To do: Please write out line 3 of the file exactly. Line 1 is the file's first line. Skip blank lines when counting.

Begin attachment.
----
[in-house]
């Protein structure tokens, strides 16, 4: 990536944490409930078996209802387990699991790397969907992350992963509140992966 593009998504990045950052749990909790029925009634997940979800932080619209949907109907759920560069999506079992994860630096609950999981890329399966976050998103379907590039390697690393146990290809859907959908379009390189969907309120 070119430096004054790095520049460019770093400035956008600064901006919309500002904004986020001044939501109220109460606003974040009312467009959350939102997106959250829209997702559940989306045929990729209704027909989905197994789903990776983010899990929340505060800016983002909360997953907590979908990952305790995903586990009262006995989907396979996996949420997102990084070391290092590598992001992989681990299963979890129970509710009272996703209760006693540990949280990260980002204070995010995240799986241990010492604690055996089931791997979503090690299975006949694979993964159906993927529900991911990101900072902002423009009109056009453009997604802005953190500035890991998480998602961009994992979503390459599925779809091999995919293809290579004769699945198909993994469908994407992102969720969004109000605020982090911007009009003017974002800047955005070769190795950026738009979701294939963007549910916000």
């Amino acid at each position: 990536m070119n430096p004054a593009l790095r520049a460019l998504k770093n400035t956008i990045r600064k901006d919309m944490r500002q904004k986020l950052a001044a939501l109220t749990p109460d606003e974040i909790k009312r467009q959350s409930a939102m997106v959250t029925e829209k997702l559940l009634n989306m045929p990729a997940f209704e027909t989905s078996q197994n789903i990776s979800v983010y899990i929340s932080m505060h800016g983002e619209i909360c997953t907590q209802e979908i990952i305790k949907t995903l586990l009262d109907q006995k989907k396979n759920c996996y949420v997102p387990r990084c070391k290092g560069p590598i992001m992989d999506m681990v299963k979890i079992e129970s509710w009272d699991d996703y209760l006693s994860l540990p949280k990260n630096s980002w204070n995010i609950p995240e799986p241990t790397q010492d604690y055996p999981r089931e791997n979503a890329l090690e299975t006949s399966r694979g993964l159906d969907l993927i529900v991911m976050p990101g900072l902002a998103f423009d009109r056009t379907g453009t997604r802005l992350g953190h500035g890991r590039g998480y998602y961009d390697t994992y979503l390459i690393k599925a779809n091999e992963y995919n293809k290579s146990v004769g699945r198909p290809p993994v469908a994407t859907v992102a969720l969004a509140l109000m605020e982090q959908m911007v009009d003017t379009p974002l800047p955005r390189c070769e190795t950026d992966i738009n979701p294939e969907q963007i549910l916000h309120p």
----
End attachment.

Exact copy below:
């Amino acid at each position: 990536m070119n430096p004054a593009l790095r520049a460019l998504k770093n400035t956008i990045r600064k901006d919309m944490r500002q904004k986020l950052a001044a939501l109220t749990p109460d606003e974040i909790k009312r467009q959350s409930a939102m997106v959250t029925e829209k997702l559940l009634n989306m045929p990729a997940f209704e027909t989905s078996q197994n789903i990776s979800v983010y899990i929340s932080m505060h800016g983002e619209i909360c997953t907590q209802e979908i990952i305790k949907t995903l586990l009262d109907q006995k989907k396979n759920c996996y949420v997102p387990r990084c070391k290092g560069p590598i992001m992989d999506m681990v299963k979890i079992e129970s509710w009272d699991d996703y209760l006693s994860l540990p949280k990260n630096s980002w204070n995010i609950p995240e799986p241990t790397q010492d604690y055996p999981r089931e791997n979503a890329l090690e299975t006949s399966r694979g993964l159906d969907l993927i529900v991911m976050p990101g900072l902002a998103f423009d009109r056009t379907g453009t997604r802005l992350g953190h500035g890991r590039g998480y998602y961009d390697t994992y979503l390459i690393k599925a779809n091999e992963y995919n293809k290579s146990v004769g699945r198909p290809p993994v469908a994407t859907v992102a969720l969004a509140l109000m605020e982090q959908m911007v009009d003017t379009p974002l800047p955005r390189c070769e190795t950026d992966i738009n979701p294939e969907q963007i549910l916000h309120p």